But the jokes they told! The caricatures they portrayed! The out-and-out coonishness that reigned supreme in a typical minstrel show! Minstrelsy had its critics, who savaged the genre for its detrimental representation of black people. And even though, later black culture scholars have written, there was something of a qualitative difference in the meaning of the same minstrel trope when a black performer did it as opposed to a white one, the fact that any black would stoop to do it all was far more than many, from Frederick Douglass to Richard Wright, could stand.


When minstrelsy began to fade by the ‘20s, no one much lamented its demise – even as many of its performers and comic conventions showed up elsewhere within pop culture, as Darkest America delineates. And like clockwork, every time its vestiges showed up – in both the radio and TV versions of Amos ‘n’ Andy, Zora Neale Hurston’s Their Eyes Were Watching God, and other examples Taylor and Austin explore – critics were there to decry its offenses against the race, even as other blacks were laughing their asses off in enjoyment. The whole notion of minstrelsy as nothing more than the repository of hurtful images struck such a nerve among black people that the word “minstrel” would officially and finally become shorthand for “backward, ignorant, self-hating Negroes intent on embarrassing the race in full view of white people” (Taylor and Austen don’t quite locate the tipping point, but I suspect it came during the Black-Is-Beautiful era).


By the time gangsta rap arrived in the late ‘80s, its legion of detractors labeled it as modern-day minstrelsy and its artists as Samboes, even though its actual connections to actual minstrel coonery are tenuous at best. The same goes for Tyler Perry’s critics, although at least he’s closer to the long tradition of lowbrow black comedy than Eazy-E ever was. The whole notion of minstrelsy had become so distasteful, Taylor and Austen embed their tongues firmly in cheek by referring to it as the “M-word.”


Thus, the tradition which spawned Jordan (not to mention the troupe which would give us him, Ma Rainey and Rufus Thomas, among other future stars) remains a mystery cloaked in anger and shame, so much so that today, more than a century after minstrelsy’s peak, people light into Pavlovian anger at the very sight of the word.


I’m not so sure that Darkest America, however noble its intent, will do a lot to place black minstrelsy in a more proper context. That will take readers doing a lot of study about all the touchpoints, some predating even the master comedian Bert Williams, that Taylor and Austen pass through (and they spend more time interpreting history than presenting it; people who consider Ice Cube as old-school will likely have little frame of reference for any discourse on who was doing the cakewalk in the 1890s – or even what the cakewalk was)..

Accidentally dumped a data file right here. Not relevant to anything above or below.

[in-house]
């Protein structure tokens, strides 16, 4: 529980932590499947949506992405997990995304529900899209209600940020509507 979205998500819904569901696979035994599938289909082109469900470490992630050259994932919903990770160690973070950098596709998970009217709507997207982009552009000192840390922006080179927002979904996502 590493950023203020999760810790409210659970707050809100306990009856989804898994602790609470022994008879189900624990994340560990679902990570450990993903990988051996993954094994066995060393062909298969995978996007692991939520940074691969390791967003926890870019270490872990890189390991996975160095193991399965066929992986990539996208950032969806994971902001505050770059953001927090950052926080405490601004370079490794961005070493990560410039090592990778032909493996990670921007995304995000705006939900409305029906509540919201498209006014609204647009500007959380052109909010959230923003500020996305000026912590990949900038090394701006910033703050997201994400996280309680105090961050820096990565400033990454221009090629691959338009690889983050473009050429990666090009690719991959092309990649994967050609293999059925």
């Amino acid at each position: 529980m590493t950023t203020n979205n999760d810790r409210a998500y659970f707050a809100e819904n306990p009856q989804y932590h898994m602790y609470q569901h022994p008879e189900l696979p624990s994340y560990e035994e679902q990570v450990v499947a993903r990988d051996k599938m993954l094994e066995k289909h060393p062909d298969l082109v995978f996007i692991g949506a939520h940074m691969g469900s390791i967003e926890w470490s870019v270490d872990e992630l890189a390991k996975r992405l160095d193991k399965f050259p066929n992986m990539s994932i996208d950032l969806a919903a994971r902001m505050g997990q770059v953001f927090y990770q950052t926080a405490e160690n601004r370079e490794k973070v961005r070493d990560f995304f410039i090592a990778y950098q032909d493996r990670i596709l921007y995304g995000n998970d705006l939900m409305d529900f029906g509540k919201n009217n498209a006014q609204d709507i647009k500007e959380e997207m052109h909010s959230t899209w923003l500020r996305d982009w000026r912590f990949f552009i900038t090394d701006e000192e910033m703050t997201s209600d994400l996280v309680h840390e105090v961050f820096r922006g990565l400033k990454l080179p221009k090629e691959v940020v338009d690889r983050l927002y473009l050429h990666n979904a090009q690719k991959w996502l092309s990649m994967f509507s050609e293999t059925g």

More than that, it will require a measure of emotional detachment that, I suspect, most folks won’t bother to muster. While we can study slavery as an aspect of American history that no longer exists (although its after-effects sure do), our mental image of minstrelsy – however accurate it may or may not be – still lingers, and still hurts. It’s a reservoir of uncomfortable cultural memories, of blacks choosing to blacken their skin, playing the fool and, worst of all, having to assert that these performances were akin to documentary realism, all to entertain audiences. It goes completely against the grain of everything we came to believe when we were finally convinced black really was beautiful. Ben Vereen tried to go there in a portrayal of Williams in and out of blackface as part of a gala during Ronald Reagan’s 1981 inauguration, and saw his career all but derailed for the effort.


But coming to grips with the legacy of black minstrelsy merits getting past all that – in large part because its legacy is much of what has passed for black entertainment ever since. Jordan wasn’t the only beloved performer whose career was born in minstrelsy. It’s impossible to appreciate Perry’s self-made moguldom (regardless of whether you enjoy his work) without understanding his place in the minstrelsy continuum. It’s the source of much that has made us laugh for a long, long time, even if we were cringing at the sight of it.


Besides, black audiences weren’t stupid. They knew, and know, the difference between being laughed with and laughed at. Black minstrelsy, to a large extent, was black folks laughing with each other, even if they traded on some odious stereotypes in the process (and it’s not like black comedy today doesn’t trade on its own set of odious stereotypes). It’s a far different thing from “white minstrelsy”, which never took seriously black art, black life, or black people.


When I reviewed a Bert Williams biography here in 2008 (“Retelling the Story of Black Music: Bert Williams, Godfather of the Black Stage & Studio”), I seemed to like it more than Taylor and Austen do), I found myself going down a rabbit hole populated by black showbiz legends I’d never known about: performer and songwriter Will Marion Cook; bandleader and World War I hero James Reese Europe; opera singer Sissieretta “Black Patti” Jones, and many more. These are people whose stars, like Williams’, rose and fell even before the world knew of Louis Armstrong and Bessie Smith (yet another minstrelsy alumna). And most of them, if they weren’t themselves veterans of minstrelsy, were keenly aware of the milieu and its vexing contradictions.


Yet theirs was a world of invention and triumph, even if they had to endure second-class status in most respects. They had agency, they had dignity, they had hustle as well as flow. We can and should question their artistic choices, but not their artistry. It’s a shame that decades-old perceptions of what they did and stood for, hardened all the more by historical obscurity, color our ability to see them as people and artists in their proper contexts, both for better and for worse.


There’s one thing I found especially enlightening as I got to know all those Happy Darkies on Parade, as they made people laugh, made the best of bad situations, and made a way for themselves that ended up creating a space for others to make their own, better ways. Even back then, black in all its shades – comic, tragic, noble and cartoonish—was considered beautiful.



Mark Reynolds has written extensively about African-American culture and celebrity since the late '80s. He began his print journalism career with the weekly Cleveland Edition, and was a longtime contributor to its successor, Cleveland Free Times. He has also written for the Cleveland Plain Dealer and various publications in Cleveland and Philadelphia. His national credits include reviews and features for the college-distributed entertainment magazine Hear/Say, and reporting on the travel industry for the trade magazine Black Meetings & Tourism. His media criticism was honored in 2004 by the Society of Professional Journalists, Ohio chapter.